I am the Respondent/Claimant within this family law proceedings and as such have personal knowledge of the facts and matters herein referred to by me except where indicated to be on information and belief, and where so stated I verily believe them to be true.

3. Body of the Affidavit

This is going to be the most important part of your affidavit, be sure that you are organized and to the point. Avoid long paragraphs and run on sentences. As mentioned above, you want to only include facts that are relevant and avoid any opinions. For example, a fact is “On June 1, 2020, I emailed the Respondent to confirm our upcoming parenting plan. Attached hereto and marked as Exhibit “A” is a true copy of the email that I sent.” An opinion is “I think that the Respondent is a horrible father to the children.” In some circumstances we do want expert opinions from doctors or counsellors to give their opinions in courts, but generally the Courts do not want the opinion of the parties. Staying organized with important headings and/or subheadings will help you avoid opinionated statements. Some common headings include:

  • Background of the parties
  • Procedural history
  • Any important/relevant incidents that occurred
  • Communication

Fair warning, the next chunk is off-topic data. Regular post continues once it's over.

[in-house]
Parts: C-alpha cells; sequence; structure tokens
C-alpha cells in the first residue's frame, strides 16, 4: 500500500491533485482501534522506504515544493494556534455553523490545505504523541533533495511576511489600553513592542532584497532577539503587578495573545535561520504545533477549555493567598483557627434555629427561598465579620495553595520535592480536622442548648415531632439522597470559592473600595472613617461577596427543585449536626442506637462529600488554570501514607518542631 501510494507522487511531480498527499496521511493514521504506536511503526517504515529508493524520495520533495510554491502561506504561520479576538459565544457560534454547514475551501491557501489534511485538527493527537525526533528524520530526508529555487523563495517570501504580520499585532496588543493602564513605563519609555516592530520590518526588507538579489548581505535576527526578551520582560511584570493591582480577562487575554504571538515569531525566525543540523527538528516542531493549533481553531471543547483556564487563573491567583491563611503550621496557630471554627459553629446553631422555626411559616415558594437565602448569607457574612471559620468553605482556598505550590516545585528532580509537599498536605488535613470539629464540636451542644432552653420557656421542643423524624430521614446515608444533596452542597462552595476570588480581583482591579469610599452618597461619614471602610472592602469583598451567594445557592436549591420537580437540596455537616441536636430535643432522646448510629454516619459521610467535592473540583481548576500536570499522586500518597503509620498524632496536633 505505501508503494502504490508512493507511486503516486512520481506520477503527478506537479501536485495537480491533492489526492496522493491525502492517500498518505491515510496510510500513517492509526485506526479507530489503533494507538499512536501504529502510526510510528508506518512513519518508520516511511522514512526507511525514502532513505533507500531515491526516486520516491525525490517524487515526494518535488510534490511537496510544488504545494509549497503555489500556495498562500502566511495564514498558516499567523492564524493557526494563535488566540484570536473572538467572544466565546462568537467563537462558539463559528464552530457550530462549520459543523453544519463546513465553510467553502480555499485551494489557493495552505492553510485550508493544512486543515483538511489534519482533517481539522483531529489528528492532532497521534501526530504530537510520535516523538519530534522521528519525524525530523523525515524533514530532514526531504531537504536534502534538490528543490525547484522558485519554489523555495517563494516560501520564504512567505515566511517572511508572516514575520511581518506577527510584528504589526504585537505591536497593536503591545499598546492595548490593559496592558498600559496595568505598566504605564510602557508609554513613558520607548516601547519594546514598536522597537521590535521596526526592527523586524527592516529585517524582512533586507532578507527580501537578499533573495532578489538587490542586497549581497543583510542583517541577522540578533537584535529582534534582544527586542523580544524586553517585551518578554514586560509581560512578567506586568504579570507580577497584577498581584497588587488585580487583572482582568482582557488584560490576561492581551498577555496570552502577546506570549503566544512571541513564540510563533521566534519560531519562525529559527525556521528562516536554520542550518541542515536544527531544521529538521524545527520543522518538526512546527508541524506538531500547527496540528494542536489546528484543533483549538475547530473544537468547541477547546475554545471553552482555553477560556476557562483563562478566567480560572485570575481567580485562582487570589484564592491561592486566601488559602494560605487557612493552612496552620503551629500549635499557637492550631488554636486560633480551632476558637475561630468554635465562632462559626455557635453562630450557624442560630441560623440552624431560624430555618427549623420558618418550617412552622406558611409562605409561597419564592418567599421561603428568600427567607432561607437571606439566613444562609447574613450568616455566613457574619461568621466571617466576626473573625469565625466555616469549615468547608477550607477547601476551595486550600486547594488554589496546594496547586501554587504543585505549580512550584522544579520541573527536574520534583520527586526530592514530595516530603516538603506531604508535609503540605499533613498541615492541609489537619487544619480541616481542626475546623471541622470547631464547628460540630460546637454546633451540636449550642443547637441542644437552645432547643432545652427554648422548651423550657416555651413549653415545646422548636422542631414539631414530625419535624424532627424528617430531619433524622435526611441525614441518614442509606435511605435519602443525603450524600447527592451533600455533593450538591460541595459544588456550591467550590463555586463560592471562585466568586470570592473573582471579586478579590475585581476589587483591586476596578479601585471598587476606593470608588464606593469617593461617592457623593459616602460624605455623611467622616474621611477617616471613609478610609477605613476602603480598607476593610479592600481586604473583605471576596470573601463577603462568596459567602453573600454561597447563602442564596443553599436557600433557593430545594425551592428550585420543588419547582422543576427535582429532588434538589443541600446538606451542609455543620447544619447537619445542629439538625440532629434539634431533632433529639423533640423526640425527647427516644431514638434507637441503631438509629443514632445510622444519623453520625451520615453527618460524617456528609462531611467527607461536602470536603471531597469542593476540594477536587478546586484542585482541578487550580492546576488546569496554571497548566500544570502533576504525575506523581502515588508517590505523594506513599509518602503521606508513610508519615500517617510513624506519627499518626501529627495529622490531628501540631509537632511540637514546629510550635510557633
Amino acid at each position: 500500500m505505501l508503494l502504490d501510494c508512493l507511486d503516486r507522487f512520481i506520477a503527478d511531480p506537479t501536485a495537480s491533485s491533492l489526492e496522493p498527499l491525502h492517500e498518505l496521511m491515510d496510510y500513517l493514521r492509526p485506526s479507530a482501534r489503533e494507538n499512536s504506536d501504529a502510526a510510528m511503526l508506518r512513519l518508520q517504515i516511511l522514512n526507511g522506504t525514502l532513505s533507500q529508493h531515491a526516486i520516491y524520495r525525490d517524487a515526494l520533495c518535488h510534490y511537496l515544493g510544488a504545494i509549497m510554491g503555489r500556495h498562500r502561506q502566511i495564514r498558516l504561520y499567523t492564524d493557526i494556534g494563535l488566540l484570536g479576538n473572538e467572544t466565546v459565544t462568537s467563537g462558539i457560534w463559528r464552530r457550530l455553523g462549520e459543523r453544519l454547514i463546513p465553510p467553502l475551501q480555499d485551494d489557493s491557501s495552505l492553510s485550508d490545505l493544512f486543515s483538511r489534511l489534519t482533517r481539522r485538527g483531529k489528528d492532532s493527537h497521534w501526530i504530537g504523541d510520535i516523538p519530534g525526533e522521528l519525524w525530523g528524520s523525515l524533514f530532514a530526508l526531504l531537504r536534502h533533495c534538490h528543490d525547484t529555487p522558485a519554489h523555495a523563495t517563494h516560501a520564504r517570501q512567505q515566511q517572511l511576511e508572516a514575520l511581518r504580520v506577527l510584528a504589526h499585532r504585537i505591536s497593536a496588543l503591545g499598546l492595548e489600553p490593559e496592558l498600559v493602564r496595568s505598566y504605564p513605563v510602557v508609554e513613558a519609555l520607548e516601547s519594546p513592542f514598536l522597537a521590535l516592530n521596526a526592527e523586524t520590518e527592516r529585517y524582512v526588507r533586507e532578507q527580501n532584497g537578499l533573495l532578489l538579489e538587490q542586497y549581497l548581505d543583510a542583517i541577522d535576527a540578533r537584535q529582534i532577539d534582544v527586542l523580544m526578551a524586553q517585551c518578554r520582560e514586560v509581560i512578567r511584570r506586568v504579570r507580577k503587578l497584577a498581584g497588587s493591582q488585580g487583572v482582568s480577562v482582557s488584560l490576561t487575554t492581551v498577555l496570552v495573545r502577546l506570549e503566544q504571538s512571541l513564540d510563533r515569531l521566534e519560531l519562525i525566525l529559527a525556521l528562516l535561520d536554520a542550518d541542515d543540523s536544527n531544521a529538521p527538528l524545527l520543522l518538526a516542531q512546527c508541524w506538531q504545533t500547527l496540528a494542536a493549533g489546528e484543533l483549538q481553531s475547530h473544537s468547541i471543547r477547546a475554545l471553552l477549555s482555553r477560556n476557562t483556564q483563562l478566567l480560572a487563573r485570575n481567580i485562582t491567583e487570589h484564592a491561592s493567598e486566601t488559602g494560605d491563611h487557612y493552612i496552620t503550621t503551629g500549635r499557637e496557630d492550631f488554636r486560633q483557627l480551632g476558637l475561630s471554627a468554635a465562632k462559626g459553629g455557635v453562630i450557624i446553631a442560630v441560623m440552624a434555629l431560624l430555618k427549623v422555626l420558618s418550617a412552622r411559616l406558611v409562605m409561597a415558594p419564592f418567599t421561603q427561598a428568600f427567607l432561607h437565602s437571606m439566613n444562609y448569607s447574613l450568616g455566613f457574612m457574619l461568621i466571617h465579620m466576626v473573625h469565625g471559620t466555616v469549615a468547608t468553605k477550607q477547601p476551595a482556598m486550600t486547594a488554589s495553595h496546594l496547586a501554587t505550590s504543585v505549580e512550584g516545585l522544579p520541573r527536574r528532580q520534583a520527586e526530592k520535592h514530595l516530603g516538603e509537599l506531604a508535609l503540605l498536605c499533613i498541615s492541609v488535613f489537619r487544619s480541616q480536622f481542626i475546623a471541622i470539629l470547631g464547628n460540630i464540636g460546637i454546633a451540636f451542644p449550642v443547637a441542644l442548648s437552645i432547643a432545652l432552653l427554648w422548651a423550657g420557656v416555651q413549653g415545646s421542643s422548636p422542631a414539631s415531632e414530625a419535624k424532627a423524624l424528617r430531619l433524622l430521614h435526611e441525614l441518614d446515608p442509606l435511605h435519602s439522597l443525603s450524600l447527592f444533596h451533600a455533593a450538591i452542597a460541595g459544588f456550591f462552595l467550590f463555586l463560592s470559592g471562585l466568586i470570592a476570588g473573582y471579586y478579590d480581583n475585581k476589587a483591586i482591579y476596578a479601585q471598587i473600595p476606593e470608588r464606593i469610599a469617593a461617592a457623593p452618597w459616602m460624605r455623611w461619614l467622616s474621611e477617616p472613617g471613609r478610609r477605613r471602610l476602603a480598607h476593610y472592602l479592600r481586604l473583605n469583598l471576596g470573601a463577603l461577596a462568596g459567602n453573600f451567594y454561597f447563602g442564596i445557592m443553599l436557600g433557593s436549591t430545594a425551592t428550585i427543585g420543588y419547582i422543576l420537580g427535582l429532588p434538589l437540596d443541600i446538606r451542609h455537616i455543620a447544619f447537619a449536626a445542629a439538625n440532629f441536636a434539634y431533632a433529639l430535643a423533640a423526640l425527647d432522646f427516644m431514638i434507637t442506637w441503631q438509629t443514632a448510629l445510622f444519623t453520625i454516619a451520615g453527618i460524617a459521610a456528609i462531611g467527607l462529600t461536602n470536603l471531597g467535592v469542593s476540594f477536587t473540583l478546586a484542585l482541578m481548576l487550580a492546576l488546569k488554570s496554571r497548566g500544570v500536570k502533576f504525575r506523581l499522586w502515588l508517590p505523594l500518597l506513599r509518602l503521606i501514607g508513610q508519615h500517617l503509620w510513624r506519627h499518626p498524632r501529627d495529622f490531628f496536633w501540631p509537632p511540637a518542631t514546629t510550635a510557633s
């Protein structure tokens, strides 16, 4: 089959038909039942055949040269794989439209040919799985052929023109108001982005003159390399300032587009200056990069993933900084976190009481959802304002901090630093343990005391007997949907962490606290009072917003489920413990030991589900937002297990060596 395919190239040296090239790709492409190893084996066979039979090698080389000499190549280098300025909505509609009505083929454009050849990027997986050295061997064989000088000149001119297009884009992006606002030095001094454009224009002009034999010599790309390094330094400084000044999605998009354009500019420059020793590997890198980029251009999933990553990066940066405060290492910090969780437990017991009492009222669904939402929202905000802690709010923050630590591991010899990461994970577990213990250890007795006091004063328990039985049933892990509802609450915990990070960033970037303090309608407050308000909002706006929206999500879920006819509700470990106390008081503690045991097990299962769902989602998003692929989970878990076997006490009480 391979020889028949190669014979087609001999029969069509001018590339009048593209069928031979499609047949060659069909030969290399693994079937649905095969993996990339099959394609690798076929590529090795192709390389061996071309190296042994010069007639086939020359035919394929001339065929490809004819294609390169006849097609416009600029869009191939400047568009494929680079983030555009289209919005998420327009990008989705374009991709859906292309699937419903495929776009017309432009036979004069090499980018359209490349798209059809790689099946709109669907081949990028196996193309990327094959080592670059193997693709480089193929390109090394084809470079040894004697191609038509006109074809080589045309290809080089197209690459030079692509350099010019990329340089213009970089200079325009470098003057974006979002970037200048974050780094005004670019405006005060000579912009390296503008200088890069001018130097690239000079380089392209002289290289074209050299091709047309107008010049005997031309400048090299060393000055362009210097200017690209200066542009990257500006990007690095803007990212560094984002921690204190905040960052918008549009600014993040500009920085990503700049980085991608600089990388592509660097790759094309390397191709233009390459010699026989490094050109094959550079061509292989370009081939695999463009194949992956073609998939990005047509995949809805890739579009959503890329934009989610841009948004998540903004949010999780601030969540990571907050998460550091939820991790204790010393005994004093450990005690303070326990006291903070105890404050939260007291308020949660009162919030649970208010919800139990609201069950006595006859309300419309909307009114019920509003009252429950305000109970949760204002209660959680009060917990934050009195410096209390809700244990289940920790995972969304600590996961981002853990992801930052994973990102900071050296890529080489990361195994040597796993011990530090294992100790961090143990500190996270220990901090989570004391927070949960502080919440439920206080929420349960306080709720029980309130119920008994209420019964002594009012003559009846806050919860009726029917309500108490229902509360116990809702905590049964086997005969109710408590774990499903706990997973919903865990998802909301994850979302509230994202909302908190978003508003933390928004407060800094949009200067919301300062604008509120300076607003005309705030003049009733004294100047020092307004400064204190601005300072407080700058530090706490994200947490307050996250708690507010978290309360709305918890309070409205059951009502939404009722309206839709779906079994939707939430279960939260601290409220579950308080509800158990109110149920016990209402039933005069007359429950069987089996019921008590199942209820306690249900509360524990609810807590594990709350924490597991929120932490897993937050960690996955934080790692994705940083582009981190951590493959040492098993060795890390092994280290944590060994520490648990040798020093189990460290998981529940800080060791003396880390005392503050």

• Parenting time/arrangements
  • Support payments

Before filing your affidavit, have a friend or a legal coach or navigator review and edit your affidavit for grammatic errors and to check for consistency throughout the document. Your last paragraph will typically be a statement stating that you are swearing your affidavit for no improper purpose. On the last page, before the exhibits start, you will sign the affidavit with a commissioner or notary. Clerks at the registry are commissioners and can assist you with swearing or affirming the document before filing. If you have any exhibits, be sure that they are organized according to how you listed them in your affidavit, page numbering them is important as well. The commissioner will stamp and sign each exhibit. Lastly, you’re ready to file and serve your affidavit.

What Will a Judge Look for?

Judges rely on affidavits for evidence and credibility of a party. If there are inconsistencies, misleading or dishonest facts, it will impact your case and will likely lead you to having negative consequences. Judges often will read materials before hearing your matter; therefore, you want them to have a good understanding of your case by staying structured and factual. If a judge is not understanding your statement of facts or does not believe that you have sufficiently supported your claim with evidence, they will likely overwhelm you with questions for clarity or to probe your credibility.

Affidavits are heavily relied on in most court proceedings and it is important that you draft such documents accordingly. To ensure that you have a strong affidavit, schedule a consultation with one of our Vancouver or Calgary legal coaches today to get assistance on preparing your own affidavit. If you have prepared all your materials and are looking for tips in how to conduct yourself in court, read our blog on Courtroom Etiquette 101